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Biomed Microdevices. 2016 Aug;18(4):73. doi: 10.1007/s10544-016-0095-6.

Assessment of whole blood thrombosis in a microfluidic device lined by fixed human endothelium.

Author information

1
Wyss Institute for Biologically Inspired Engineering, Harvard University, 3 Blackfan Circle, CLSB 5, Boston, MA, 02115, USA.
2
Division of Hemostasis and Thrombosis, Department of Medicine, Beth Israel Deaconess Medical Center, Harvard Medical School, Boston, MA, USA.
3
Vascular Biology Program and Department of Surgery, Boston Children's Hospital and Harvard Medical School, Boston, MA, USA.
4
MIRA Institute for Biomedical Technology and Technical Medicine, University of Twente, Enschede, The Netherlands.
5
Board of Governors Regenerative Medicine Institute, Cedars-Sinai Medical Center, Los Angeles, CA, USA.
6
Department of Biomedical Engineering, Carnegie Mellon University, Pittsburgh, PA, USA.
7
Division of Hematology and Oncology, Department of Medicine, Beth Israel Deaconess Medical Center, Harvard Medical School, Boston, MA, USA.
8
Janssen Pharmaceutical Research and Development, Pre-Clinical Development and Safety, Spring House, PA, USA.
9
Emulate Inc., 210 Broadway St., Cambridge, MA, USA.
10
Center for Platelet Research Studies, Division of Hematology/Oncology, Boston Children's Hospital, Dana-Farber Cancer Institute, Harvard Medical School, Boston, MA, USA.
11
Wyss Institute for Biologically Inspired Engineering, Harvard University, 3 Blackfan Circle, CLSB 5, Boston, MA, 02115, USA. don.ingber@wyss.harvard.edu.
12
Vascular Biology Program and Department of Surgery, Boston Children's Hospital and Harvard Medical School, Boston, MA, USA. don.ingber@wyss.harvard.edu.
13
Harvard John A. Paulson School of Engineering and Applied Sciences, Cambridge, MA, USA. don.ingber@wyss.harvard.edu.

Abstract

The vascular endothelium and shear stress are critical determinants of physiological hemostasis and platelet function in vivo, yet current diagnostic and monitoring devices do not fully incorporate endothelial function under flow in their assessment and, therefore, they can be unreliable and inaccurate. It is challenging to include the endothelium in assays for clinical laboratories or point-of-care settings because living cell cultures are not sufficiently robust. Here, we describe a microfluidic device that is lined by a human endothelium that is chemically fixed, but still retains its ability to modulate hemostasis under continuous flow in vitro even after few days of storage. This device lined with a fixed endothelium supports formation of platelet-rich thrombi in the presence of physiological shear, similar to a living arterial vessel. We demonstrate the potential clinical value of this device by showing that thrombus formation and platelet function can be measured within minutes using a small volume (0.5 mL) of whole blood taken from subjects receiving antiplatelet medications. The inclusion of a fixed endothelial microvessel will lead to biomimetic analytical devices that can potentially be used for diagnostics and point-of-care applications.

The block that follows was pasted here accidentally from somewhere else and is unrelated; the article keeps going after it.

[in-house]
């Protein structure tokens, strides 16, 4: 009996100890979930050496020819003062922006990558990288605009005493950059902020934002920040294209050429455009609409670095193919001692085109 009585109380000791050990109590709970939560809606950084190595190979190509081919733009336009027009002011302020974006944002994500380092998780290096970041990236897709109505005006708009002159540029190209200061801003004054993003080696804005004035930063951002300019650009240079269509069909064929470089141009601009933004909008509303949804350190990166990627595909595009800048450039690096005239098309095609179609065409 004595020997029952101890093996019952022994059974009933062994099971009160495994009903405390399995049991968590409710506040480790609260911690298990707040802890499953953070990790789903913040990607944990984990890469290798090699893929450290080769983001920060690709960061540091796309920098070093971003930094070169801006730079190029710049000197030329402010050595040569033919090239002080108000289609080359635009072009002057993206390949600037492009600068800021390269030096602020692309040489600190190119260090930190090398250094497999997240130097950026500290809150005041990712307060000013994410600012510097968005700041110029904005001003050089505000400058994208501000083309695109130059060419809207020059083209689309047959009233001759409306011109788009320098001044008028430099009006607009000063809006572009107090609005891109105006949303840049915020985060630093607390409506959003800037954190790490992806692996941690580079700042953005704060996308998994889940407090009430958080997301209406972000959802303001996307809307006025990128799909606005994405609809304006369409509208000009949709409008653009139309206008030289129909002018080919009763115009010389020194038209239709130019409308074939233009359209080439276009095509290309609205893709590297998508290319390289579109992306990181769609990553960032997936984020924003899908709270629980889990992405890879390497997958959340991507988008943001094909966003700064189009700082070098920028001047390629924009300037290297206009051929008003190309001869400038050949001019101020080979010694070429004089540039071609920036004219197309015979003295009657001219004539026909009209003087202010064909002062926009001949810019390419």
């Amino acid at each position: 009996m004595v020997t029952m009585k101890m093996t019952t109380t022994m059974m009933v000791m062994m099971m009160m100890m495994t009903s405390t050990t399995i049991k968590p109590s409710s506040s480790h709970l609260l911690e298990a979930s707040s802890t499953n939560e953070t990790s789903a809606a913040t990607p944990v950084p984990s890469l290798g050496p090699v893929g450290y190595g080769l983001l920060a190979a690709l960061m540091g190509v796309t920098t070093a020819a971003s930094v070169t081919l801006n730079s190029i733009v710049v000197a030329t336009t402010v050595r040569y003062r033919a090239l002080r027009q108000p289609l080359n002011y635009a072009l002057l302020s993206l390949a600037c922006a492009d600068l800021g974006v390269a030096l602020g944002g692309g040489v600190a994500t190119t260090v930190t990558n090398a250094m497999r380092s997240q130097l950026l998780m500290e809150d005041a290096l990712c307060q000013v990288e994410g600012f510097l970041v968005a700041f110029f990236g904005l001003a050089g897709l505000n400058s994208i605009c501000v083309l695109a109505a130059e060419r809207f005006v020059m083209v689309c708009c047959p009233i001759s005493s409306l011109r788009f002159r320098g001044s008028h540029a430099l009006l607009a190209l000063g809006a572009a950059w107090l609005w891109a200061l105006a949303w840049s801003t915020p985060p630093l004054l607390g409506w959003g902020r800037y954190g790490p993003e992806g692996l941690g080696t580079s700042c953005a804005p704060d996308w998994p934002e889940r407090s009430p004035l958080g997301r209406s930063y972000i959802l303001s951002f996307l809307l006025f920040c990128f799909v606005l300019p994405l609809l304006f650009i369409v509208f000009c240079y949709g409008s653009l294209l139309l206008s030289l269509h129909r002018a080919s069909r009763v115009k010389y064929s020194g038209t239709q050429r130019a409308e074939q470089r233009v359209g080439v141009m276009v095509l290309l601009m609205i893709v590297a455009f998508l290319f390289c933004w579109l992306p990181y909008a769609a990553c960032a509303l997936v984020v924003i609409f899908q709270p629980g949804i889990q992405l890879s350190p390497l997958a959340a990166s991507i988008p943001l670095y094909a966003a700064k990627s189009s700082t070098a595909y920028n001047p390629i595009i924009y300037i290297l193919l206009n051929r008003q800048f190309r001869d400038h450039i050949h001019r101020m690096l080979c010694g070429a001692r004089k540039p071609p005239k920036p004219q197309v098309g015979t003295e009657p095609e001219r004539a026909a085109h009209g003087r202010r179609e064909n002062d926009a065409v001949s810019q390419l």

KEYWORDS:

Biomedical technology; Hemostasis; Lab-on-a-Chip; Platelet function tests; Thrombosis; Vascular endothelium

PMID:
27464497
PMCID:
PMC4963439
DOI:
10.1007/s10544-016-0095-6
[Indexed for MEDLINE]
Free PMC Article

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